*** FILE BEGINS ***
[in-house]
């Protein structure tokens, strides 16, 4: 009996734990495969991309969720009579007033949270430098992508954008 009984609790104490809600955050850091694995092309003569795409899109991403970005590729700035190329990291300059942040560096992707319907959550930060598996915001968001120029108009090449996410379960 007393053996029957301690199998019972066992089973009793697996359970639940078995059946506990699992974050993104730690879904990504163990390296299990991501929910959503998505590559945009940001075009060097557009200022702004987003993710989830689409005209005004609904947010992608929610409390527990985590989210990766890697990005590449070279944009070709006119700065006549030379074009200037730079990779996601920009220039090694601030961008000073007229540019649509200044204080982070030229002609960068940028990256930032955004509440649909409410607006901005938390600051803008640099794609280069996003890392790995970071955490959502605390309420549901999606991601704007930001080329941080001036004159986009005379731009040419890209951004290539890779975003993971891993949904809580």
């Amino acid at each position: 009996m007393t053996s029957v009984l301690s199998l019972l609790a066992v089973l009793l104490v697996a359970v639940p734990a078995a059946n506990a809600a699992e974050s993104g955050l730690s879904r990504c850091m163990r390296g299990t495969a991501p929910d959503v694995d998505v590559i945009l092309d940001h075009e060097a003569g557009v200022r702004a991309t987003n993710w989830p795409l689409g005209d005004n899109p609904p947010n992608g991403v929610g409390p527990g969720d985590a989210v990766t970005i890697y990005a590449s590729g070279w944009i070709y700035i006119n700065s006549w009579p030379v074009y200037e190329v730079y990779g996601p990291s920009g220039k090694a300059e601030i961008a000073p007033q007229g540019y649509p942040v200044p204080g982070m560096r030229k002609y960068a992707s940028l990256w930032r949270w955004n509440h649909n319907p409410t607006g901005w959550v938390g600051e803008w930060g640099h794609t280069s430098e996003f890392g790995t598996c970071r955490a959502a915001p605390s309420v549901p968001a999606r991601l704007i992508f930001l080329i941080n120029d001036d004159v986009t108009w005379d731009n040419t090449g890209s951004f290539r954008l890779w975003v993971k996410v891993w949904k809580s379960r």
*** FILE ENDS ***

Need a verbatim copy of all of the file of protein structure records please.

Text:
[in-house]
């Protein structure tokens, strides 16, 4: 009996734990495969991309969720009579007033949270430098992508954008 009984609790104490809600955050850091694995092309003569795409899109991403970005590729700035190329990291300059942040560096992707319907959550930060598996915001968001120029108009090449996410379960 007393053996029957301690199998019972066992089973009793697996359970639940078995059946506990699992974050993104730690879904990504163990390296299990991501929910959503998505590559945009940001075009060097557009200022702004987003993710989830689409005209005004609904947010992608929610409390527990985590989210990766890697990005590449070279944009070709006119700065006549030379074009200037730079990779996601920009220039090694601030961008000073007229540019649509200044204080982070030229002609960068940028990256930032955004509440649909409410607006901005938390600051803008640099794609280069996003890392790995970071955490959502605390309420549901999606991601704007930001080329941080001036004159986009005379731009040419890209951004290539890779975003993971891993949904809580």
């Amino acid at each position: 009996m007393t053996s029957v009984l301690s199998l019972l609790a066992v089973l009793l104490v697996a359970v639940p734990a078995a059946n506990a809600a699992e974050s993104g955050l730690s879904r990504c850091m163990r390296g299990t495969a991501p929910d959503v694995d998505v590559i945009l092309d940001h075009e060097a003569g557009v200022r702004a991309t987003n993710w989830p795409l689409g005209d005004n899109p609904p947010n992608g991403v929610g409390p527990g969720d985590a989210v990766t970005i890697y990005a590449s590729g070279w944009i070709y700035i006119n700065s006549w009579p030379v074009y200037e190329v730079y990779g996601p990291s920009g220039k090694a300059e601030i961008a000073p007033q007229g540019y649509p942040v200044p204080g982070m560096r030229k002609y960068a992707s940028l990256w930032r949270w955004n509440h649909n319907p409410t607006g901005w959550v938390g600051e803008w930060g640099h794609t280069s430098e996003f890392g790995t598996c970071r955490a959502a915001p605390s309420v549901p968001a999606r991601l704007i992508f930001l080329i941080n120029d001036d004159v986009t108009w005379d731009n040419t090449g890209s951004f290539r954008l890779w975003v993971k996410v891993w949904k809580s379960r």